"One of the best things you could do is teach employees the signs of hearing loss to see if they indeed have hearing loss. ... [Let the employee know] 'We value you as an employee. You're very important to us. We know if you hear better, you'll be a better employee to us,' " Kochkin says.
The first step is creating a work climate where the employee feels confident he or she won't lose the job or be demoted, he says. Let workers know the ADA protects their jobs, and requires the company to make any reasonable accommodation -- once the employee admits the disability.
"The law doesn't require HR to be clairvoyant," says Decker. Under the ADA, "the employee has to identify himself as disabled and request accommodations."
At the same time, the employer should not ask outright if the employee can't hear, Decker says. "If [an employee] says, 'I'm missing things when the boss speaks at a low level,' a ha, [the worker has identified the problem]. ... But if he doesn't self identify and ask for accommodations, he has ceded the right. Some are afraid to, because [they fear] the stigma outweighs any benefit."
"The employee is obligated to identify the need. ... The employer can't go rummaging in [his or her] personal business," Kilb says.
It's a good idea to specify in job descriptions when a hearing test is required, she says. However, medical evidence isn't necessarily required to establish a disability; under the ADA, disability is a "legal" definition, not a medical definition.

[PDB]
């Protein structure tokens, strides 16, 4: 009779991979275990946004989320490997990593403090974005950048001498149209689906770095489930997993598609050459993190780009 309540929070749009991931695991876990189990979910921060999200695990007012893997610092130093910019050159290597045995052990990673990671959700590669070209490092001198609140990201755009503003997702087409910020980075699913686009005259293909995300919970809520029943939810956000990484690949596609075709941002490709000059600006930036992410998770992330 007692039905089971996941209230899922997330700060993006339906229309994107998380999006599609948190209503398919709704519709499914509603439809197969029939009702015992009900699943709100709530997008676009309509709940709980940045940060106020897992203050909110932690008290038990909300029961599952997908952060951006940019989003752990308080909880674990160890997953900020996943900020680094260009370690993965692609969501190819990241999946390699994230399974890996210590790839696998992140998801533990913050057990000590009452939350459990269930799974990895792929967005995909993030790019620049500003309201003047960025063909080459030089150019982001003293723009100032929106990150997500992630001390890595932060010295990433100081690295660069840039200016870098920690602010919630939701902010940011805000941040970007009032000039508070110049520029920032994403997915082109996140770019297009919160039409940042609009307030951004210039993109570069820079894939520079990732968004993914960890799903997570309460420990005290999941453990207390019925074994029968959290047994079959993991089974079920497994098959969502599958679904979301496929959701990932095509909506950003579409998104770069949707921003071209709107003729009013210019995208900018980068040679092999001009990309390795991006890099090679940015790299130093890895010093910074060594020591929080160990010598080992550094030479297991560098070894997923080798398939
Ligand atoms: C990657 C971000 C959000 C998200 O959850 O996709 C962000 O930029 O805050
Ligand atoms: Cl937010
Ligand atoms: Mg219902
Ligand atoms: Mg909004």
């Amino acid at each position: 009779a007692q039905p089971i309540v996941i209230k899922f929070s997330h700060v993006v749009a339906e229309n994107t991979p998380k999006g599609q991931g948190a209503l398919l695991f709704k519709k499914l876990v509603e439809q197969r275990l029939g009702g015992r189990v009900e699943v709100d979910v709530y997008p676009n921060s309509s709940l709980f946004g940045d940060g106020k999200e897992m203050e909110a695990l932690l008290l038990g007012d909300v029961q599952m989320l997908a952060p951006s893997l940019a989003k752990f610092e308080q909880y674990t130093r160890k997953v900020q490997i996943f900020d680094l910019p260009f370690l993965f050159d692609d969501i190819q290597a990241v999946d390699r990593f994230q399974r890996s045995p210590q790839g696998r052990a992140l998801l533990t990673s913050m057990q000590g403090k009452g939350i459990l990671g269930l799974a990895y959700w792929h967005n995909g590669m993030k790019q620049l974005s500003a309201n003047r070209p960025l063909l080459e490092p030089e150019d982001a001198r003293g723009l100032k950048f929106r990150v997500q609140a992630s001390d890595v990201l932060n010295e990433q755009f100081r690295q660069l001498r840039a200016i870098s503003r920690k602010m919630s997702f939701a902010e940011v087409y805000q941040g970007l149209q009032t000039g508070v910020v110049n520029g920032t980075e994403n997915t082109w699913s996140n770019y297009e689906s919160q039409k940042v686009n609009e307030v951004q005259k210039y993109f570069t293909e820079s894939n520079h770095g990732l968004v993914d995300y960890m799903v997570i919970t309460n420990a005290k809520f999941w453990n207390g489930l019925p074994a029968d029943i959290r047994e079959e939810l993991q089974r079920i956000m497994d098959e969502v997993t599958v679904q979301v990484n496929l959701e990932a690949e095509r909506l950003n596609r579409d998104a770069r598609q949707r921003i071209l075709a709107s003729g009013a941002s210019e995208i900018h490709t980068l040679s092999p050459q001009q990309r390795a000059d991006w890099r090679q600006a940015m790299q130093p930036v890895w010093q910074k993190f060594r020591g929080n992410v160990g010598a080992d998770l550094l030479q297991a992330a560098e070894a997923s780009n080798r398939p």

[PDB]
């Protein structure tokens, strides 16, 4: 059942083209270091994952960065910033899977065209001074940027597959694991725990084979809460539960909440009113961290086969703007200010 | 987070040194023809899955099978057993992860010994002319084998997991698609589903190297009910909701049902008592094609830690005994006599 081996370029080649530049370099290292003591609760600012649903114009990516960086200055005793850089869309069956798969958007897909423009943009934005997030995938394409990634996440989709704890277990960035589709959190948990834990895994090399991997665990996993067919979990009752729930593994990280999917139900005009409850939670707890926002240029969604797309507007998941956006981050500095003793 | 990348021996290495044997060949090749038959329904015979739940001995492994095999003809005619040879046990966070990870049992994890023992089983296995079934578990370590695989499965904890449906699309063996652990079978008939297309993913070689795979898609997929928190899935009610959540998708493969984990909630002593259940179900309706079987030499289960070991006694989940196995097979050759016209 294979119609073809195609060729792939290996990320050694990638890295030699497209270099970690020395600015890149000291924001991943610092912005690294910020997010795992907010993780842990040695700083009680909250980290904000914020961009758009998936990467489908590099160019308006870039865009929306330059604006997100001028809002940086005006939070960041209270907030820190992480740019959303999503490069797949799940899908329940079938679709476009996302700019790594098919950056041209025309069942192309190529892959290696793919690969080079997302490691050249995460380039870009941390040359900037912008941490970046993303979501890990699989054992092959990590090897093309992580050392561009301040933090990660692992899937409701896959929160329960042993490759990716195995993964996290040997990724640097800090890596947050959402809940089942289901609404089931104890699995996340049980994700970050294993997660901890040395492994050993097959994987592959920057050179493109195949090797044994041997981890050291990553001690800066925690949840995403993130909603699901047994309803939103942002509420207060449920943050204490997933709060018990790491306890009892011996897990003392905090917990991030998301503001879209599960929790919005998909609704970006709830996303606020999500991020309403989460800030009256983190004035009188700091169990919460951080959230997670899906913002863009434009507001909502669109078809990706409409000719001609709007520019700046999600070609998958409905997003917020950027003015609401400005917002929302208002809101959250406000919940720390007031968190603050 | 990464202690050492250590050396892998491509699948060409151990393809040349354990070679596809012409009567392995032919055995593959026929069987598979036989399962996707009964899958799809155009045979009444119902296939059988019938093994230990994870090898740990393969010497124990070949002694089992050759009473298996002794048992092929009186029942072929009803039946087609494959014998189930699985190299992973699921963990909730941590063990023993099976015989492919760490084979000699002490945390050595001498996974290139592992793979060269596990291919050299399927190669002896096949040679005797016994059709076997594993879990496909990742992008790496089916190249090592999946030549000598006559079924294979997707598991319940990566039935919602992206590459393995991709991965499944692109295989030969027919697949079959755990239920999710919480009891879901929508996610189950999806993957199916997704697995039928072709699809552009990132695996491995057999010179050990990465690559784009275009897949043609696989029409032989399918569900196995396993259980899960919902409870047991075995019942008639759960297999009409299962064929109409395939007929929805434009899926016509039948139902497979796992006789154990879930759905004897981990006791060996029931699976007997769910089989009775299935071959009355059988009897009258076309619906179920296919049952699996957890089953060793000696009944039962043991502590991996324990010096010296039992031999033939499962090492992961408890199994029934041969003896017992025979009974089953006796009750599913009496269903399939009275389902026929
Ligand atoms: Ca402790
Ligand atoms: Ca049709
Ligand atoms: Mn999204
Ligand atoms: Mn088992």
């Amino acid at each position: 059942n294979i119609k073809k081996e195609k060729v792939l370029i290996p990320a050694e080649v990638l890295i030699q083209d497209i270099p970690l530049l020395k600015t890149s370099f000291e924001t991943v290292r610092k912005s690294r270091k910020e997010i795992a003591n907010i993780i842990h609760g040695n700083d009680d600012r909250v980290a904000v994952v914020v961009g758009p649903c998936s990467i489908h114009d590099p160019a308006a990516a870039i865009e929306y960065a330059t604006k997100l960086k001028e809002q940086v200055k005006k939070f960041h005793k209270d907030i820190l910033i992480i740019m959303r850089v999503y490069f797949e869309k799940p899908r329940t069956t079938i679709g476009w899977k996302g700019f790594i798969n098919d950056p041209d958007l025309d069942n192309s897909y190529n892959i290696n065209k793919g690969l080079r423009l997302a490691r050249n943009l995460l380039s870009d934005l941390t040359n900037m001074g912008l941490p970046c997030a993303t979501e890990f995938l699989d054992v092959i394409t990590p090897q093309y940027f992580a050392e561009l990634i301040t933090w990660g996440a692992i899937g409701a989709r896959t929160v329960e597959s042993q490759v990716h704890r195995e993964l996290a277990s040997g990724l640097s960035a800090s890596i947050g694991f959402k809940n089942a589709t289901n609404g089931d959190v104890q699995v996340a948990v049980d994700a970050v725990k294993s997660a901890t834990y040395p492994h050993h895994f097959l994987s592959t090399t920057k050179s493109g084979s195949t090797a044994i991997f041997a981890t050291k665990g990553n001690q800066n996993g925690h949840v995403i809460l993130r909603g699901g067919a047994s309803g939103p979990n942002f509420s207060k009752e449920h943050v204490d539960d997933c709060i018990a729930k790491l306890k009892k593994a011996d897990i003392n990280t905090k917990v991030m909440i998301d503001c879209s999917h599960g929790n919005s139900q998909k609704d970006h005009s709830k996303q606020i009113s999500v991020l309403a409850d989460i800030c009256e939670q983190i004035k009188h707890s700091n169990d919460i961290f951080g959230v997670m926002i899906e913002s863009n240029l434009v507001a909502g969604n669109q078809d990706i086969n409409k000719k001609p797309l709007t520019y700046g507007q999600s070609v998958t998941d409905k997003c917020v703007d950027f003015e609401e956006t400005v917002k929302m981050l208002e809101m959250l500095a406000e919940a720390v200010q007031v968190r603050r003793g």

"There shouldn't be extensive analysis. It's a common sense approach," she says.
The employee's confidentiality is protected by the ADA; the privacy rule of the Health Insurance Portability and Accountability Act only comes into play if HR requests records from a physician or audiologist, says Anne Hirsh, with the Job Accommodation Network in Morgantown, W.Va., a service of the U.S. Department of Labor's Office of Disability Employment Policy.
As for reasonable job accommodations, "you don't ask a two-story building to build an elevator," says Decker. "If there is no other way, a [sign language] interpreter could be reasonable. You're not going to ask a private physician to hire an interpreter [for patients] but in a large hospital with an ER, maybe yes."
Accommodations aren't as expensive as many think, says Hirsh. "The typical cost is $600 per person, when there's a cost. Fifty-six percent [of surveyed employers] tell us there is no cost."
Easy accommodations include moving an employee's desk away from noisy hallways, copying machines, or air conditioning and heating vents, says Kochkin, or installing a phone that amplifies high frequency. Other simple remedies: Don't hold meetings in noisy restaurants. Summarize meetings in e-mails.
More costly solutions could include designing cubicles with noise-absorbent materials or equipping meeting rooms with an inductive loop that creates a wireless zone for hearing aids, headsets or microphones.
Instead of a costly interpreter, the office can use Communication Access Realtime Translation or Computer Aided Real-Time Captioning, which works like computerized court reporting. And a sign language interpreter can be saved for a special meeting, like a performance evaluation.
"Everybody is walking around with a Bluetooth in their ear, or an iPod. Who cares if you're wearing a little insert in your ear? ... A lot of that [stigma] is going away," Decker says.